“Leadership development” and “enhancing local capacity.” They are two phrases we use a lot around here at PeacePlayers International – Northern Ireland (PPI-NI). Why, though? And as we cut through the office-speak, what do they even mean?
Even as an international organization, we want to make sure we devote enough effort and investment to the local. In the process of peace-building through sport, it is important that we don’t hoard our knowledge, skills, and other resources. For the sake of both PeacePlayers and the world, we want others who may not work for us full-time to still become the kinds of leaders that will make Belfast and beyond a more peaceable world.
It was with those hopes in mind that ten of us–a combination of full-time, part-time, and future PeacePlayers staff members–drove an hour south to Newcastle for the past weekend. Staying in a cabin on a hill in the woods that overlooked the beautiful ocean shoreline, we worked our way through Open College Network Level 2 material: “Promoting Diversity Through Sport.”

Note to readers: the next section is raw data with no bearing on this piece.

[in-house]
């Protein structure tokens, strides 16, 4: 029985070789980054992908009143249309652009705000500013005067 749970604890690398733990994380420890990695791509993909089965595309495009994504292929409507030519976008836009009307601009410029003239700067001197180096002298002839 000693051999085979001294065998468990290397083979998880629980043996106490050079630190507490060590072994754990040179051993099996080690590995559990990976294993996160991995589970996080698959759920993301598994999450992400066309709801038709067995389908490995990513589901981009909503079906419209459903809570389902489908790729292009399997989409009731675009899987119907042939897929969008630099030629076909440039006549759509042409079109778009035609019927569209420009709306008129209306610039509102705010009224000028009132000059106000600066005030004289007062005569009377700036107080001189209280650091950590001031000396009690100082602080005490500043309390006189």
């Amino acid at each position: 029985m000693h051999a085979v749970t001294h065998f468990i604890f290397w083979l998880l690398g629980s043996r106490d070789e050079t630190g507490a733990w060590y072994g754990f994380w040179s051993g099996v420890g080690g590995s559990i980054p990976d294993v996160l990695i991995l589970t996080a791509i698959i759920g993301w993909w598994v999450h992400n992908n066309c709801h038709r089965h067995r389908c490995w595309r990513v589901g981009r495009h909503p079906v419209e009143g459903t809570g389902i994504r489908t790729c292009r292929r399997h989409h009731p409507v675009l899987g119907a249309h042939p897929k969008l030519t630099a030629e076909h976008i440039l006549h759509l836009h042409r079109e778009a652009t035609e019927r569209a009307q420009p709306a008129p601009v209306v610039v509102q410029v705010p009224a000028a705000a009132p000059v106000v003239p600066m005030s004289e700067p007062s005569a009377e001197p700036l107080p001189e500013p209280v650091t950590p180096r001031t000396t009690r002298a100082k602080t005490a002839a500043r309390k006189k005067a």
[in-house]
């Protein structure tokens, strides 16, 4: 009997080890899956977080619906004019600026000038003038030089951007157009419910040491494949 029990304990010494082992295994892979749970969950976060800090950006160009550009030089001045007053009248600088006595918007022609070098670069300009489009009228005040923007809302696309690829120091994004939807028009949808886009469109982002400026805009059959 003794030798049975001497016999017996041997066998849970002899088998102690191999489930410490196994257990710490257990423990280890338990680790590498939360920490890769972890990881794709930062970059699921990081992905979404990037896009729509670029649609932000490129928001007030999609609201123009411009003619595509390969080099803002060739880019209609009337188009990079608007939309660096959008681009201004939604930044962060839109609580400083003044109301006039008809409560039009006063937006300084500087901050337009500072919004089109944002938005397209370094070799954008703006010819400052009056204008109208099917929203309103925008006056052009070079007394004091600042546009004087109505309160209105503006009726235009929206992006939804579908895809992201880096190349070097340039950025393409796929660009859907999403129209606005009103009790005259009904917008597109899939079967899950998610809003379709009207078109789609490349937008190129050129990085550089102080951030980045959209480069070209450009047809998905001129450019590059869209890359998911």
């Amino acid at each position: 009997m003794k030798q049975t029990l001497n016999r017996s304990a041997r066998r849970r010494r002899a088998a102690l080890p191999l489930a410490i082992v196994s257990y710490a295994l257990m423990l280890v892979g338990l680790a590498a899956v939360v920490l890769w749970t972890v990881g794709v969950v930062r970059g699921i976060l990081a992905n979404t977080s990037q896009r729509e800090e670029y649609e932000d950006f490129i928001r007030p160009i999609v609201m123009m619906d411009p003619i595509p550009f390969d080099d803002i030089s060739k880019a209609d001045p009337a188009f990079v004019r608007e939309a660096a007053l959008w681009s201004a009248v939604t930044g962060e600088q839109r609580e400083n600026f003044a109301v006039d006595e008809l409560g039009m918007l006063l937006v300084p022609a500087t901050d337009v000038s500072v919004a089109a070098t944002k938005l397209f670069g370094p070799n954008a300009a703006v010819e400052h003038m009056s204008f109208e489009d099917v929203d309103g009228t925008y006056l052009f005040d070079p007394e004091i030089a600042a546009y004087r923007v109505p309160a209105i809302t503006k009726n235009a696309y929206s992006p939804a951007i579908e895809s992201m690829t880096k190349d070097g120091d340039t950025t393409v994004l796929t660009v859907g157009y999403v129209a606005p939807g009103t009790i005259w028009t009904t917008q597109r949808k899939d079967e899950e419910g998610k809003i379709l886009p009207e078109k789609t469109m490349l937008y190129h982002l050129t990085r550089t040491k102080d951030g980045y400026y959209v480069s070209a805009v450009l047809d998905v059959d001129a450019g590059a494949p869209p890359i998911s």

In addition to the natural intimacy that develops as a result of such a setting, the course included conversations about material that we confront with program participants all the time: diversity, stereotypes, prejudice, sectarianism, and conflict, all as much as possible through the lens of sport. We role-played our way through several activities and games that we use with kids. For a mental break and a bit of team-building, we attacked some outdoor activities–wall-climbing and zip-lining–even in the steady rain. And on Sunday, we drove to a basketball court, where we participated in drills that introduced Arbinger concepts, which is a theory about conflict resolution that we try to integrate into our programming.
We return to Belfast with even more confidence in several new members of our team, which will surely benefit the kids with which we work.